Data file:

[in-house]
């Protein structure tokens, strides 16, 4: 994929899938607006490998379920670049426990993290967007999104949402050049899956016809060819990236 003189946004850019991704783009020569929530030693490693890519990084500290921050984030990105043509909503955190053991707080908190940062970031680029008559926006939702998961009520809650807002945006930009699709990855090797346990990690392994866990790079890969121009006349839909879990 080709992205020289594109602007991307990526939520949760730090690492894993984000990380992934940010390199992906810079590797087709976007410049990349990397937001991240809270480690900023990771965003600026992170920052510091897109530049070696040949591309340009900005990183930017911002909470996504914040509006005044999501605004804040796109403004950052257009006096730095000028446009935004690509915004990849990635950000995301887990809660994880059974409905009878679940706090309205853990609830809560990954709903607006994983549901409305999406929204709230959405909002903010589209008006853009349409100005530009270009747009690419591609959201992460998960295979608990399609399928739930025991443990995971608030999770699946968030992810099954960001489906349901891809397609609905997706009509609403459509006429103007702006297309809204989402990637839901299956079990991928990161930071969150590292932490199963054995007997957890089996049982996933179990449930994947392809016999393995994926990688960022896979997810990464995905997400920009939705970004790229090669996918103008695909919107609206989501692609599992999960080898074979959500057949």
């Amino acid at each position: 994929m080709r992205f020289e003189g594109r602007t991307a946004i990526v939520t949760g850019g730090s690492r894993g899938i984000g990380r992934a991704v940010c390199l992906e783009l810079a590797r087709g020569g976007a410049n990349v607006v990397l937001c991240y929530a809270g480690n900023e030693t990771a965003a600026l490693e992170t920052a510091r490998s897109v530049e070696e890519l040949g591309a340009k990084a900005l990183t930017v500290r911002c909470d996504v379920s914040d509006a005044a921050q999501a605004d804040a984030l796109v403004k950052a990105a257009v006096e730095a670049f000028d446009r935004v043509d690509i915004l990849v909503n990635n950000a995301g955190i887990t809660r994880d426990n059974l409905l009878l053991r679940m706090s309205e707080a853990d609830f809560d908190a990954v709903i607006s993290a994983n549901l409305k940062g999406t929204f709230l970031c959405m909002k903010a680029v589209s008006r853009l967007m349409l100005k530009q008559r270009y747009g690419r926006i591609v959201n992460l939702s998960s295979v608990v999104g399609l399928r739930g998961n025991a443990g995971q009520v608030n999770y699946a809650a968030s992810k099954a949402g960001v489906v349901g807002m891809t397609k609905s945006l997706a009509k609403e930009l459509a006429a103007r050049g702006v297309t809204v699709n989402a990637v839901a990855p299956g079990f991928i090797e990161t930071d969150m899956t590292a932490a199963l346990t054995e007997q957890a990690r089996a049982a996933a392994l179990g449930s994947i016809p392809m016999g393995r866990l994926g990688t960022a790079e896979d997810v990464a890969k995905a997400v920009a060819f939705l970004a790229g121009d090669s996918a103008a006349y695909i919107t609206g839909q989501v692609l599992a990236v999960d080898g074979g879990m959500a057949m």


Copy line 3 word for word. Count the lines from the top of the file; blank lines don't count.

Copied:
């Amino acid at each position: 994929m080709r992205f020289e003189g594109r602007t991307a946004i990526v939520t949760g850019g730090s690492r894993g899938i984000g990380r992934a991704v940010c390199l992906e783009l810079a590797r087709g020569g976007a410049n990349v607006v990397l937001c991240y929530a809270g480690n900023e030693t990771a965003a600026l490693e992170t920052a510091r490998s897109v530049e070696e890519l040949g591309a340009k990084a900005l990183t930017v500290r911002c909470d996504v379920s914040d509006a005044a921050q999501a605004d804040a984030l796109v403004k950052a990105a257009v006096e730095a670049f000028d446009r935004v043509d690509i915004l990849v909503n990635n950000a995301g955190i887990t809660r994880d426990n059974l409905l009878l053991r679940m706090s309205e707080a853990d609830f809560d908190a990954v709903i607006s993290a994983n549901l409305k940062g999406t929204f709230l970031c959405m909002k903010a680029v589209s008006r853009l967007m349409l100005k530009q008559r270009y747009g690419r926006i591609v959201n992460l939702s998960s295979v608990v999104g399609l399928r739930g998961n025991a443990g995971q009520v608030n999770y699946a809650a968030s992810k099954a949402g960001v489906v349901g807002m891809t397609k609905s945006l997706a009509k609403e930009l459509a006429a103007r050049g702006v297309t809204v699709n989402a990637v839901a990855p299956g079990f991928i090797e990161t930071d969150m899956t590292a932490a199963l346990t054995e007997q957890a990690r089996a049982a996933a392994l179990g449930s994947i016809p392809m016999g393995r866990l994926g990688t960022a790079e896979d997810v990464a890969k995905a997400v920009a060819f939705l970004a790229g121009d090669s996918a103008a006349y695909i919107t609206g839909q989501v692609l599992a990236v999960d080898g074979g879990m959500a057949m």